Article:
Consumer staples, financials to drive investment interest in Asean

Covid and digitalisation will have an impact on investments in Asean markets, although in the long run, the outlook is generally positive for the region, Eastspring experts said.
Consumer staples, financials to drive investment interest in Asean

The spread of Covid-19 and low vaccination rates will continue to be a challenge in Southeast Asia, but sectors such as consumer staples and financials offer opportunities for investors, experts from Eastspring Investments said.

Companies that are able to adapt to digitalisation are of particular interest to the firm, which functions as the asset management business of Prudential PLC and is understood to manage some of the insurer's assets

Ari Pitoyo

“Companies need to be more agile, and more able to make the product offerings far shorter, because the product cycles are getting shorter,” Ari Pitoyo, head of Eastspring Investments for Indonesia, said in a webinar on Wednesday (July 28).

“From the concept, the manufacturing, and sending the right messages through the right channels – these are important. So for us, in terms of investing, we look at the companies that will be able to adapt to this faster process,” he added.

In Vietnam, a large young population, fast-growing income levels and a rising middle class present potential in the consumer market, said Tran Thap Kieu Quan, head of fixed income for Eastspring Vietnam during the webinar.

“The young consumer and higher-income consumer tend to shop more and they tend to use modern trade rather than traditional trade. And we see strong growth in modern trade in Vietnam,” she said.

Tran Thap Kieu Quan

“Covid-19 has also accelerated the trend of online shopping. So the potential growth for modern trade in consumer staples is strong in Vietnam,” she added.

During the event, 45% of attendees voted consumer staples as the sector that offers the most opportunities over the next six months. Financials came next, with 34% believing it showed the most promise.

“In the region, you’re playing off very favourable demographics and dependency ratios and rising income levels,” said John Tsai, head of core equities for Singapore.

However, he warns that Covid-19, particularly the Delta variant is causing a dent in consumer spending and wiping out wealth in Asean countries.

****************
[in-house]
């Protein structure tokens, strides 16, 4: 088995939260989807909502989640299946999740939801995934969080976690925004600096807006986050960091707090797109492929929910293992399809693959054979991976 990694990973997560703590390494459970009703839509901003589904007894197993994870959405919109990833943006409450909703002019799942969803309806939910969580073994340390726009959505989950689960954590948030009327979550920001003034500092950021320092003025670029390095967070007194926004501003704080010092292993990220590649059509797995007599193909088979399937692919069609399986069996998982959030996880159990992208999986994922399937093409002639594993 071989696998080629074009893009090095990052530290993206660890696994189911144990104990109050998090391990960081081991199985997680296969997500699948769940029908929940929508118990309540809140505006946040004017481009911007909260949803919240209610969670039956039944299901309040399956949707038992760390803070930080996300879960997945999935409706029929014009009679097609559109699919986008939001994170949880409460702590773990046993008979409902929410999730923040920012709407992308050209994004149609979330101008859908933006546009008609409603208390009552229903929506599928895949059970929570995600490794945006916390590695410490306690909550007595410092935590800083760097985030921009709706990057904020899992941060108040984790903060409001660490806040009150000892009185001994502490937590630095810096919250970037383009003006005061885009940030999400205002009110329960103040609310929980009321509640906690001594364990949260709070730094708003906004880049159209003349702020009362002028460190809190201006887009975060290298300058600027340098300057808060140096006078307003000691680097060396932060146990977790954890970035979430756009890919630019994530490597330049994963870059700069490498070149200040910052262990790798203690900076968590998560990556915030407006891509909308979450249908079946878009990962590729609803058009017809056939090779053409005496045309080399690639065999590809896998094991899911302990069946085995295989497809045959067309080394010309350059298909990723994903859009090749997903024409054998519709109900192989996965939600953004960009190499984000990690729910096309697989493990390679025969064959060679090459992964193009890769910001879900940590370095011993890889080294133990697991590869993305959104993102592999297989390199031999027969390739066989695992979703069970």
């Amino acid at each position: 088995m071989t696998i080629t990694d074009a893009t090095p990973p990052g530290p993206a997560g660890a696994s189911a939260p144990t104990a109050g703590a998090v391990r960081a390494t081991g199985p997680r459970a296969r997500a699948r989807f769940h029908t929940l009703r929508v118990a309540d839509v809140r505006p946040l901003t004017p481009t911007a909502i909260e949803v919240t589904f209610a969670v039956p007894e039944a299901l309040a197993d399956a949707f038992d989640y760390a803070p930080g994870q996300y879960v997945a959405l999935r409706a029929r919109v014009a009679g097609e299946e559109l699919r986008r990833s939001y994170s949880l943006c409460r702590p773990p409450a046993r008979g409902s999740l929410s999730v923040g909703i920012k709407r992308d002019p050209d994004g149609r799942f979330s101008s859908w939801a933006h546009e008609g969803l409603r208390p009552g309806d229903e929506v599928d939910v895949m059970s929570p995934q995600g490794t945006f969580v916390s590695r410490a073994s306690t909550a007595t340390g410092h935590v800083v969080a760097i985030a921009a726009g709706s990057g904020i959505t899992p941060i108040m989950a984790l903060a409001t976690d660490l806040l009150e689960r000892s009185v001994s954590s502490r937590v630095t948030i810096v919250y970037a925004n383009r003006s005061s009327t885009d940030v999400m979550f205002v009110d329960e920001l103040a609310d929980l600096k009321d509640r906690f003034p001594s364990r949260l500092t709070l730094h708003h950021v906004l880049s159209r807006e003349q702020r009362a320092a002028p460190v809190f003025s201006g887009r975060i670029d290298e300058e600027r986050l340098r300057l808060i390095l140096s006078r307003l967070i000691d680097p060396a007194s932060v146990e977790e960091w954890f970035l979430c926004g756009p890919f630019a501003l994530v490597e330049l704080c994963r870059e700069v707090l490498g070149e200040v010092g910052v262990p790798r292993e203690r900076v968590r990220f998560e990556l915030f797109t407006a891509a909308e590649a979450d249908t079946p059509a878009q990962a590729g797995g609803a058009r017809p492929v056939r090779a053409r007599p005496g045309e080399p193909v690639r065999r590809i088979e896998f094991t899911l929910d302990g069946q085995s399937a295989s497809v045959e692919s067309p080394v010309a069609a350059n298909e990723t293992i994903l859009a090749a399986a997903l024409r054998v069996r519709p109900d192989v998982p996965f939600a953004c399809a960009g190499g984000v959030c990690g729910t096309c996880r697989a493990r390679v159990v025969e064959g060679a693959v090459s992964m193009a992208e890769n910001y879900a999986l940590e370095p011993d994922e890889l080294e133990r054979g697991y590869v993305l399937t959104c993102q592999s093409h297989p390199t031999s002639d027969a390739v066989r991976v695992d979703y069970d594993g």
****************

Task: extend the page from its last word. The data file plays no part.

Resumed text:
“That’s led to a short-term lack of pricing power by the consumer staples companies, FMCG (fast-moving consumer goods) companies, and we're already seeing trading down among the consumers across the region,” he said.

But he believes this phenomenon will be short-lived.

“We've always seen emerging markets, consumers trading up and the pricing power for very strong companies. But this is a trend - it's a challenge that we need to be aware of in the near term,” he said.

John Tsai

Southeast Asia has been going through a resurgence in Covid cases, with Malaysia and Thailand recording more than 10,000 cases and Indonesia reporting 45,000 cases on Tuesday (July 27), according to the Centre for Strategic and International Studies.

Vietnam, Myanmar and the Philippines recorded more than 4000 cases, Cambodia 685 and Singapore and Laos more than 100 cases.

“In Vietnam, the economic growth is still challenging in the short-term, but the longer term is very positive. Now, Vietnam is still in a growth cycle supported by strong fundamentals by the potential domestic consumer market and continuing growth in manufacturing sectors,” Quan said.

“However, with effective policies and response by the government, we think Vietnam growth is still within moderate levels this year, because the government is trying to complete vaccinations for about 60-70% of the population by this year or early next year,” she said.

On the financials front, Covid and digitalisation will have an impact on the sector, but there are opportunities in markets such as the Philippines, which has a large unbanked population, Pitoyo said. 

The Philippines had 5.2 million or 71% of its population without a bank account in 2019, according to the country's central bank.

“In Singapore, within financials not only is digitalisation [important], but also the massive flow of wealth and assets into Singapore [because of] encouragement from the private banking industry and regulatory policy from the government to attract, for example, hedge funds and private equity funds to come and set up here. That's had a huge impact on the economy here as well,” Tsai said.

Asset under management in Singapore rose 17% to $3.5 trillion and the city-state's financial and fintech sectors are expected to create 6,500 jobs in 2021, particularly in technology, wealth management, corporate banking, and insurance, the Monetary Authority of Singapore said in June.

However, there are challenges to look out for, particularly from Covid.

“The impact on financial distress of the population is quite big. So we're likely going to see a rise in NPLs (non-performing loans) and bad debts later on, because a lot of these loans are now kind of getting pushed back and the defaults are not being recognised,” Tsai said.

“Now, but eventually when they do show up, it's going to hurt credit costs or if not in the form of NPLs, it’s going to show in the form of lower margins. So that's one thing to be aware of.”

¬ Haymarket Media Limited. All rights reserved.